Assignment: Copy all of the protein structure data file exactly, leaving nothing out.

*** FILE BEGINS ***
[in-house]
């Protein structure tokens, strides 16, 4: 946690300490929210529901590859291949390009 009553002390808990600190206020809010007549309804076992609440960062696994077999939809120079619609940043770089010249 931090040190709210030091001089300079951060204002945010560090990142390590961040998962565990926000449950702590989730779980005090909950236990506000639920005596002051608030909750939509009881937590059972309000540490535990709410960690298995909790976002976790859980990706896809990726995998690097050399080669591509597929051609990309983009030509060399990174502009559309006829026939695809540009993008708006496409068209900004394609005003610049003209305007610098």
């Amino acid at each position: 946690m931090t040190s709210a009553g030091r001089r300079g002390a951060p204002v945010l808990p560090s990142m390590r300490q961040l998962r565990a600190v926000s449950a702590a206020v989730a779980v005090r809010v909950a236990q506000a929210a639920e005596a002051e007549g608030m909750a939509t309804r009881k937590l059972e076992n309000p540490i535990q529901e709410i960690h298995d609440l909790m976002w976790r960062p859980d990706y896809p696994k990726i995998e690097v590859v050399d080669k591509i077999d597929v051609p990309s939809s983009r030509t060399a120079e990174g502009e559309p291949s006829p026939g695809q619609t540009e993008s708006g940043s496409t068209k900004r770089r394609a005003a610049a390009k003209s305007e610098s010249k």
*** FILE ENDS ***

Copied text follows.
[in-house]
């Protein structure tokens, strides 16, 4: 946690300490929210529901590859291949390009 009553002390808990600190206020809010007549309804076992609440960062696994077999939809120079619609940043770089010249 931090040190709210030091001089300079951060204002945010560090990142390590961040998962565990926000449950702590989730779980005090909950236990506000639920005596002051608030909750939509009881937590059972309000540490535990709410960690298995909790976002976790859980990706896809990726995998690097050399080669591509597929051609990309983009030509060399990174502009559309006829026939695809540009993008708006496409068209900004394609005003610049003209305007610098």
């Amino acid at each position: 946690m931090t040190s709210a009553g030091r001089r300079g002390a951060p204002v945010l808990p560090s990142m390590r300490q961040l998962r565990a600190v926000s449950a702590a206020v989730a779980v005090r809010v909950a236990q506000a929210a639920e005596a002051e007549g608030m909750a939509t309804r009881k937590l059972e076992n309000p540490i535990q529901e709410i960690h298995d609440l909790m976002w976790r960062p859980d990706y896809p696994k990726i995998e690097v590859v050399d080669k591509i077999d597929v051609p990309s939809s983009r030509t060399a120079e990174g502009e559309p291949s006829p026939g695809q619609t540009e993008s708006g940043s496409t068209k900004r770089r394609a005003a610049a390009k003209s305007e610098s010249k």